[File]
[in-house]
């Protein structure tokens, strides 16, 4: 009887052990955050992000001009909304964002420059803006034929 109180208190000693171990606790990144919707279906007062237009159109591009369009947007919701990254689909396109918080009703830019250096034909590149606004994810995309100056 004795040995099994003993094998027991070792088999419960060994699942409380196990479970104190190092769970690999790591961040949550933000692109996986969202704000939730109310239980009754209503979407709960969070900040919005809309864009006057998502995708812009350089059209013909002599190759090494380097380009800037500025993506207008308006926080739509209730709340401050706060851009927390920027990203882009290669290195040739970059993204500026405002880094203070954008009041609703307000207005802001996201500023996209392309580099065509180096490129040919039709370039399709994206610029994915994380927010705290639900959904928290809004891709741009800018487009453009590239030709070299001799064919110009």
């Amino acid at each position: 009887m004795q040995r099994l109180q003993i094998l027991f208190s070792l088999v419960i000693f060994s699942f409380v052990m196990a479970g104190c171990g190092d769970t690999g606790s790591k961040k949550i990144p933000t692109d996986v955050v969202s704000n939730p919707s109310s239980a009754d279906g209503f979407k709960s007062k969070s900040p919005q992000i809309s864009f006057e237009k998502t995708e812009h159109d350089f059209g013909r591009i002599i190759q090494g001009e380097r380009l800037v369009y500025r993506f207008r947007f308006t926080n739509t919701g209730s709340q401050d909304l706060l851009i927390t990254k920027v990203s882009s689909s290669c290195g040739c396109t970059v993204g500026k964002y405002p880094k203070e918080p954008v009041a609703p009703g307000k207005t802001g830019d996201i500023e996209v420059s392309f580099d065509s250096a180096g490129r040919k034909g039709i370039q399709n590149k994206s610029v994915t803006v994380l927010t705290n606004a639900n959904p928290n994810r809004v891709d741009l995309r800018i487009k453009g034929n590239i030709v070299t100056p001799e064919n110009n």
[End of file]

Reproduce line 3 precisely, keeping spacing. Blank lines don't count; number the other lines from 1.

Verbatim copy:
């Amino acid at each position: 009887m004795q040995r099994l109180q003993i094998l027991f208190s070792l088999v419960i000693f060994s699942f409380v052990m196990a479970g104190c171990g190092d769970t690999g606790s790591k961040k949550i990144p933000t692109d996986v955050v969202s704000n939730p919707s109310s239980a009754d279906g209503f979407k709960s007062k969070s900040p919005q992000i809309s864009f006057e237009k998502t995708e812009h159109d350089f059209g013909r591009i002599i190759q090494g001009e380097r380009l800037v369009y500025r993506f207008r947007f308006t926080n739509t919701g209730s709340q401050d909304l706060l851009i927390t990254k920027v990203s882009s689909s290669c290195g040739c396109t970059v993204g500026k964002y405002p880094k203070e918080p954008v009041a609703p009703g307000k207005t802001g830019d996201i500023e996209v420059s392309f580099d065509s250096a180096g490129r040919k034909g039709i370039q399709n590149k994206s610029v994915t803006v994380l927010t705290n606004a639900n959904p928290n994810r809004v891709d741009l995309r800018i487009k453009g034929n590239i030709v070299t100056p001799e064919n110009n």